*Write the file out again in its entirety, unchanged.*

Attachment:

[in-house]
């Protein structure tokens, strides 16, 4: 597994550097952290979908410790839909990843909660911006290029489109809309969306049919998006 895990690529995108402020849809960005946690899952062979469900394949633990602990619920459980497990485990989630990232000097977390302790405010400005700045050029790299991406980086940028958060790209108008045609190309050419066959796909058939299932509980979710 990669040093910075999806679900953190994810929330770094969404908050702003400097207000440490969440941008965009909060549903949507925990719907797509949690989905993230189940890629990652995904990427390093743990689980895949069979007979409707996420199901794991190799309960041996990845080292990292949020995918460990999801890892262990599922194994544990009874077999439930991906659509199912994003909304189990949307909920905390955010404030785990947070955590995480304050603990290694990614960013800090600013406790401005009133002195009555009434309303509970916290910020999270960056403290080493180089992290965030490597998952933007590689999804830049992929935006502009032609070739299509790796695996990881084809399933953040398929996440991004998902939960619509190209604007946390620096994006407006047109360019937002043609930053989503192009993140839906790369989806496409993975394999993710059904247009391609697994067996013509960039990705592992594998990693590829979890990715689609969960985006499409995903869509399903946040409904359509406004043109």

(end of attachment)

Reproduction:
[in-house]
């Protein structure tokens, strides 16, 4: 597994550097952290979908410790839909990843909660911006290029489109809309969306049919998006 895990690529995108402020849809960005946690899952062979469900394949633990602990619920459980497990485990989630990232000097977390302790405010400005700045050029790299991406980086940028958060790209108008045609190309050419066959796909058939299932509980979710 990669040093910075999806679900953190994810929330770094969404908050702003400097207000440490969440941008965009909060549903949507925990719907797509949690989905993230189940890629990652995904990427390093743990689980895949069979007979409707996420199901794991190799309960041996990845080292990292949020995918460990999801890892262990599922194994544990009874077999439930991906659509199912994003909304189990949307909920905390955010404030785990947070955590995480304050603990290694990614960013800090600013406790401005009133002195009555009434309303509970916290910020999270960056403290080493180089992290965030490597998952933007590689999804830049992929935006502009032609070739299509790796695996990881084809399933953040398929996440991004998902939960619509190209604007946390620096994006407006047109360019937002043609930053989503192009993140839906790369989806496409993975394999993710059904247009391609697994067996013509960039990705592992594998990693590829979890990715689609969960985006499409995903869509399903946040409904359509406004043109």